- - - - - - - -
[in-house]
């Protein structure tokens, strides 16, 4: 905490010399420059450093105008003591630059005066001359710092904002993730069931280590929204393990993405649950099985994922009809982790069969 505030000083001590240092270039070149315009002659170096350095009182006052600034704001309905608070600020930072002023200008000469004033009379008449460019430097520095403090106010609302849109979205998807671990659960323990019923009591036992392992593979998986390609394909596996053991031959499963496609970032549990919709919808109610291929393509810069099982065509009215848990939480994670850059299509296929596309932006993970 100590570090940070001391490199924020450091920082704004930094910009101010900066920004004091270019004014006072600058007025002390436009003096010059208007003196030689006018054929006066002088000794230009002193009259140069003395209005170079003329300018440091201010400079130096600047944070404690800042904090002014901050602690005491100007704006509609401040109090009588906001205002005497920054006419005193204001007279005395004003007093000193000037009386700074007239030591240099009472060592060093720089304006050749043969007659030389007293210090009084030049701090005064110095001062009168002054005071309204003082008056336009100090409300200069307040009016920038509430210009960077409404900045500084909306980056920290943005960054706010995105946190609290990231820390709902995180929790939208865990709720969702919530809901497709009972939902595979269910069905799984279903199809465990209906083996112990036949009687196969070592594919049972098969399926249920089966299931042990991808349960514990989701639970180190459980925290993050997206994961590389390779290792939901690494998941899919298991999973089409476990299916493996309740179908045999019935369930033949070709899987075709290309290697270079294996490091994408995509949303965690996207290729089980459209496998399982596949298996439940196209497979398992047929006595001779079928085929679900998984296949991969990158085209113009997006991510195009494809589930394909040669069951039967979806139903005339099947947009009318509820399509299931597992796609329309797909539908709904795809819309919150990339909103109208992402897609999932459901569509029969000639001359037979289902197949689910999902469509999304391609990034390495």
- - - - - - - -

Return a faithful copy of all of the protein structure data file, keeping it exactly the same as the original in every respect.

[in-house]
């Protein structure tokens, strides 16, 4: 905490010399420059450093105008003591630059005066001359710092904002993730069931280590929204393990993405649950099985994922009809982790069969 505030000083001590240092270039070149315009002659170096350095009182006052600034704001309905608070600020930072002023200008000469004033009379008449460019430097520095403090106010609302849109979205998807671990659960323990019923009591036992392992593979998986390609394909596996053991031959499963496609970032549990919709919808109610291929393509810069099982065509009215848990939480994670850059299509296929596309932006993970 100590570090940070001391490199924020450091920082704004930094910009101010900066920004004091270019004014006072600058007025002390436009003096010059208007003196030689006018054929006066002088000794230009002193009259140069003395209005170079003329300018440091201010400079130096600047944070404690800042904090002014901050602690005491100007704006509609401040109090009588906001205002005497920054006419005193204001007279005395004003007093000193000037009386700074007239030591240099009472060592060093720089304006050749043969007659030389007293210090009084030049701090005064110095001062009168002054005071309204003082008056336009100090409300200069307040009016920038509430210009960077409404900045500084909306980056920290943005960054706010995105946190609290990231820390709902995180929790939208865990709720969702919530809901497709009972939902595979269910069905799984279903199809465990209906083996112990036949009687196969070592594919049972098969399926249920089966299931042990991808349960514990989701639970180190459980925290993050997206994961590389390779290792939901690494998941899919298991999973089409476990299916493996309740179908045999019935369930033949070709899987075709290309290697270079294996490091994408995509949303965690996207290729089980459209496998399982596949298996439940196209497979398992047929006595001779079928085929679900998984296949991969990158085209113009997006991510195009494809589930394909040669069951039967979806139903005339099947947009009318509820399509299931597992796609329309797909539908709904795809819309919150990339909103109208992402897609999932459901569509029969000639001359037979289902197949689910999902469509999304391609990034390495």